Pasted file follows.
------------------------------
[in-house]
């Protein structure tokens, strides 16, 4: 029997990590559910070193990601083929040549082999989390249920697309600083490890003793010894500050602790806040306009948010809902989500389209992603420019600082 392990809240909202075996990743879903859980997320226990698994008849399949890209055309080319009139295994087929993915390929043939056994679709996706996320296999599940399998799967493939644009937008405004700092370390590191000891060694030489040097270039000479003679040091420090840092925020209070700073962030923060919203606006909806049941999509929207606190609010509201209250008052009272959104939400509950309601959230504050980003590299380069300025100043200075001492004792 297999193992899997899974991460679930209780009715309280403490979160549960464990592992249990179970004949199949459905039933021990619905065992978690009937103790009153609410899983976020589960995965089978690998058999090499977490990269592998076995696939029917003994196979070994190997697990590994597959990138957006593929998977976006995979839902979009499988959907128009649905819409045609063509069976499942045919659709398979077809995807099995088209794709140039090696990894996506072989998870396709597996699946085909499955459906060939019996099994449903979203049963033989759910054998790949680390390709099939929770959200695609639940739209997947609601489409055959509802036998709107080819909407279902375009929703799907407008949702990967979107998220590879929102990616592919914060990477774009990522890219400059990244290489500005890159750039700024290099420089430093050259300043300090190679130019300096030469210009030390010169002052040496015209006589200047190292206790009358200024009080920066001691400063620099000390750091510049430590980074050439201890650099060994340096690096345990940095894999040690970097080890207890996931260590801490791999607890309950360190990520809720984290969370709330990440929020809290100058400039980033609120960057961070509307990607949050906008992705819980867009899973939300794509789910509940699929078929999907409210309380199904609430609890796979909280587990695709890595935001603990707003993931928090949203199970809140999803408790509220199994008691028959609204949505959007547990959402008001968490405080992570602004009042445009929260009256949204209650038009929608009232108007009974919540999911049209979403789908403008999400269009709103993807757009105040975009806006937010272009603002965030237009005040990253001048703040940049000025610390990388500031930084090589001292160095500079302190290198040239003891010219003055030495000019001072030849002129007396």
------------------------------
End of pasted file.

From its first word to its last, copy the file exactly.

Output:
[in-house]
């Protein structure tokens, strides 16, 4: 029997990590559910070193990601083929040549082999989390249920697309600083490890003793010894500050602790806040306009948010809902989500389209992603420019600082 392990809240909202075996990743879903859980997320226990698994008849399949890209055309080319009139295994087929993915390929043939056994679709996706996320296999599940399998799967493939644009937008405004700092370390590191000891060694030489040097270039000479003679040091420090840092925020209070700073962030923060919203606006909806049941999509929207606190609010509201209250008052009272959104939400509950309601959230504050980003590299380069300025100043200075001492004792 297999193992899997899974991460679930209780009715309280403490979160549960464990592992249990179970004949199949459905039933021990619905065992978690009937103790009153609410899983976020589960995965089978690998058999090499977490990269592998076995696939029917003994196979070994190997697990590994597959990138957006593929998977976006995979839902979009499988959907128009649905819409045609063509069976499942045919659709398979077809995807099995088209794709140039090696990894996506072989998870396709597996699946085909499955459906060939019996099994449903979203049963033989759910054998790949680390390709099939929770959200695609639940739209997947609601489409055959509802036998709107080819909407279902375009929703799907407008949702990967979107998220590879929102990616592919914060990477774009990522890219400059990244290489500005890159750039700024290099420089430093050259300043300090190679130019300096030469210009030390010169002052040496015209006589200047190292206790009358200024009080920066001691400063620099000390750091510049430590980074050439201890650099060994340096690096345990940095894999040690970097080890207890996931260590801490791999607890309950360190990520809720984290969370709330990440929020809290100058400039980033609120960057961070509307990607949050906008992705819980867009899973939300794509789910509940699929078929999907409210309380199904609430609890796979909280587990695709890595935001603990707003993931928090949203199970809140999803408790509220199994008691028959609204949505959007547990959402008001968490405080992570602004009042445009929260009256949204209650038009929608009232108007009974919540999911049209979403789908403008999400269009709103993807757009105040975009806006937010272009603002965030237009005040990253001048703040940049000025610390990388500031930084090589001292160095500079302190290198040239003891010219003055030495000019001072030849002129007396």